Ours to Lose

Robert Browning maintained that art is the “one way possible of speaking truth.” After all, each of us experiences the world through our life lens and no one else’s. It’s how we know what we know. It’s what we believe.

There is no universal truth, only its experience. And for revealing that we have art, a tapestry of truth that reveals each individual experience into one. We all have words but few make art and even fewer avoid artifice.

If you watched any of the impeachment hearings, you heard both art and artifice. Not difficult to distinguish between the two but it’s important that we do. That there is yet life in this ragged republic no thanks to Congress or to the executive branch but to career service diplomats, people like you and me.

Against a backdrop of obstruction, these patriots spoke truth to power with an eloquence that comes only with conviction and courage. As long as there is one patriot, the hope of our republic lives. But hope is not a savior nor has it ever been. It lights the way. You know, the obstacle is the path or the path or is the obstacle. Regardless, our way is through.

As a candidate, the current president bragged that he could shoot someone on fifth Avenue in New York City in broad daylight and “not lose any voters.” So far, he is not wrong, but saying that is not what impeachment is about. We have a president who would be king. Over 240 years ago we fought a revolution against all that is king and later we wrote a constitution spelling out that a president is not a dictator.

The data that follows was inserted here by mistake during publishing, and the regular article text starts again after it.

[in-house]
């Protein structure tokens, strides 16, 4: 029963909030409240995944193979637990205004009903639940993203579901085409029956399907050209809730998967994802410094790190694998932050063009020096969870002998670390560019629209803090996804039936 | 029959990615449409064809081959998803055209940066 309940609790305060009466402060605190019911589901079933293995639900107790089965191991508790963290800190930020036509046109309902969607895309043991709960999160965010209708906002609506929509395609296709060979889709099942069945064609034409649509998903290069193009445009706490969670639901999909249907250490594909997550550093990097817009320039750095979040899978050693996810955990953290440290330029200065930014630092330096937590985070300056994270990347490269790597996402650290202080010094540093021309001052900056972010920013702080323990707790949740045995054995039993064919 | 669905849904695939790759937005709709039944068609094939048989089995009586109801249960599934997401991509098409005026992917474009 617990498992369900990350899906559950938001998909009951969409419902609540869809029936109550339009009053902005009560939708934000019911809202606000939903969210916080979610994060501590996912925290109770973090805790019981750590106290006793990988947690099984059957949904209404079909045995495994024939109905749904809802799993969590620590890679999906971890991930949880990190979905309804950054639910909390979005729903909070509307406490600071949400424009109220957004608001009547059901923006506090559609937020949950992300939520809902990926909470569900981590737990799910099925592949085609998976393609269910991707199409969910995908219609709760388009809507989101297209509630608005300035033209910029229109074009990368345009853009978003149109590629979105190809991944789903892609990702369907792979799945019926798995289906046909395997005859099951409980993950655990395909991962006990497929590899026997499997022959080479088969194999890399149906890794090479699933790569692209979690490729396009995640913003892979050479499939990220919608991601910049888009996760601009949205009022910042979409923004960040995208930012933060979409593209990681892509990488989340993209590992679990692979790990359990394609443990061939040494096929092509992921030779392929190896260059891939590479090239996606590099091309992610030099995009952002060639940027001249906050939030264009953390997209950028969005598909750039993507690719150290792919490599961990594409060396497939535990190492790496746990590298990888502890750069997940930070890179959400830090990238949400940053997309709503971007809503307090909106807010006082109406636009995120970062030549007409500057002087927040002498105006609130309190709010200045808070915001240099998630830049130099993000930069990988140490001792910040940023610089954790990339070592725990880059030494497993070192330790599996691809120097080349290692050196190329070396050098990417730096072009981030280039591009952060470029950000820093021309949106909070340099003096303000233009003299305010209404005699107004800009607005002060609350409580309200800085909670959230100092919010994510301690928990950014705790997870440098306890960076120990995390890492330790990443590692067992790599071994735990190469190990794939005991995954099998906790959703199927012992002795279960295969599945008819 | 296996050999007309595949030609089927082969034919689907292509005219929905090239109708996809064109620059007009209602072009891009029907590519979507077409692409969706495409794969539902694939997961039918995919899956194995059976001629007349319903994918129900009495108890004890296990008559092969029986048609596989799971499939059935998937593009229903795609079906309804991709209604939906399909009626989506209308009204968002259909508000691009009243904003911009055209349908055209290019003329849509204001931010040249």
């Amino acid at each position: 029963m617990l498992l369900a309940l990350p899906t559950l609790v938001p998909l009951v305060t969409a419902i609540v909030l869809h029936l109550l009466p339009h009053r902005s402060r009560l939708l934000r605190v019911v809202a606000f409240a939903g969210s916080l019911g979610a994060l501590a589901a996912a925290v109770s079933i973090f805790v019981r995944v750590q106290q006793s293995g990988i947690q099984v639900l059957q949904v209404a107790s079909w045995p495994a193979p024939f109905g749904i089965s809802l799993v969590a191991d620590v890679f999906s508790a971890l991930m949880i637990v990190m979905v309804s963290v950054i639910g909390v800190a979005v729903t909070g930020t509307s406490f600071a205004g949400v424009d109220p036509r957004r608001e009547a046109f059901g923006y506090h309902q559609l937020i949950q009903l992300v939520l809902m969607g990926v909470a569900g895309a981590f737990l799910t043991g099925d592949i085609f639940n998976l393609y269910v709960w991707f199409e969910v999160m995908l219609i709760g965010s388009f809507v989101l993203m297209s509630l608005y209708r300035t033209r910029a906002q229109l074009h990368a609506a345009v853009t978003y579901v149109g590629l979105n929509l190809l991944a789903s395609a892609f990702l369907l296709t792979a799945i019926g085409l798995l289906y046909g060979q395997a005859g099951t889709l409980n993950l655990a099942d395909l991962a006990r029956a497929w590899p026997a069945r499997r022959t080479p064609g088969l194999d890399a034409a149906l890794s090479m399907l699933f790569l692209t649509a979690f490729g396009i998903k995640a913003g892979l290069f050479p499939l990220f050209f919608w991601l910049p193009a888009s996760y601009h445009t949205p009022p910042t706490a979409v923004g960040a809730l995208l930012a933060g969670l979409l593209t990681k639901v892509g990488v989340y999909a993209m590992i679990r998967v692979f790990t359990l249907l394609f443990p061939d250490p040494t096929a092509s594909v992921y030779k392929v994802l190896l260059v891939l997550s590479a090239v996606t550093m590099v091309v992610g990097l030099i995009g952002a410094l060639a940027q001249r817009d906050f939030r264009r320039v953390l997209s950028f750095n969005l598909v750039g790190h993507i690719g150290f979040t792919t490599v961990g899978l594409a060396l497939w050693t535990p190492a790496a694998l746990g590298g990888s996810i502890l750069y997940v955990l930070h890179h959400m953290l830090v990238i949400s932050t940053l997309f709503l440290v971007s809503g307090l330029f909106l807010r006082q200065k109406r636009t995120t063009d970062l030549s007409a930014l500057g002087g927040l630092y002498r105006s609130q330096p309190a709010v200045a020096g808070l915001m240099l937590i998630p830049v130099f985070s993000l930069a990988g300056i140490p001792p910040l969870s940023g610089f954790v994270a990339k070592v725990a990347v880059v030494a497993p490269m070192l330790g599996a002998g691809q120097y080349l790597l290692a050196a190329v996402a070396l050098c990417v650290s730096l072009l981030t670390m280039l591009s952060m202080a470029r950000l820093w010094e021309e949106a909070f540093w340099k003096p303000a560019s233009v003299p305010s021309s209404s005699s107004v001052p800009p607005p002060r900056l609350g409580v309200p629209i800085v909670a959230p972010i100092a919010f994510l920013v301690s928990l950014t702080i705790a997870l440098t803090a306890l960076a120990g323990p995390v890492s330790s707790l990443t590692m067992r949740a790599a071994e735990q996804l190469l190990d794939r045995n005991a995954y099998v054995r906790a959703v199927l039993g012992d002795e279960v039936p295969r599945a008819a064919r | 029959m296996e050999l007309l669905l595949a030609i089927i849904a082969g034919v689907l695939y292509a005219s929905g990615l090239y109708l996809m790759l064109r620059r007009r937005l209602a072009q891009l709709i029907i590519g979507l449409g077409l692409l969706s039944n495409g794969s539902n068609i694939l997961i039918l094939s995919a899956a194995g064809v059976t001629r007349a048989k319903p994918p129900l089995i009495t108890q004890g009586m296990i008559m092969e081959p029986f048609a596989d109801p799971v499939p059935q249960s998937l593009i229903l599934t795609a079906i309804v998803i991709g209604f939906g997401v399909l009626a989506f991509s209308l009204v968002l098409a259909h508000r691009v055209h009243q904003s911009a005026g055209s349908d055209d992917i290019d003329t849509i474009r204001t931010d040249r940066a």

Is it the Constitution that hasn’t aged well or is it that we just cannot live up to its possibility? The light of day, the reveal of any art, is the truth of its time, no matter the dust of artifice. Art is the work of mere mortals but truth ever evolves; light reveals the what and who of existence without a moral cast–truth’s tapestry.

Ironically, there is one canvas “both sides” claim–November 8, 2016. I don’t find it an easy viewing. The country lost that night, no matter who became president. It was our election to lose and we did; we gave in to divisiveness. Diplomat Fiona Hill made that point during the impeachment hearings: the politics of party over country is the death knell of democracy. Without the diversity of diplomacy, there is no liberty.

It’s the history of humanity that truth never lasts long. It wouldn’t for it is not stagnant. Within each one of us are two wolves, one light and one dark, our “both sides.” It is ours to heed the howl of both; at our peril we deny one over the other.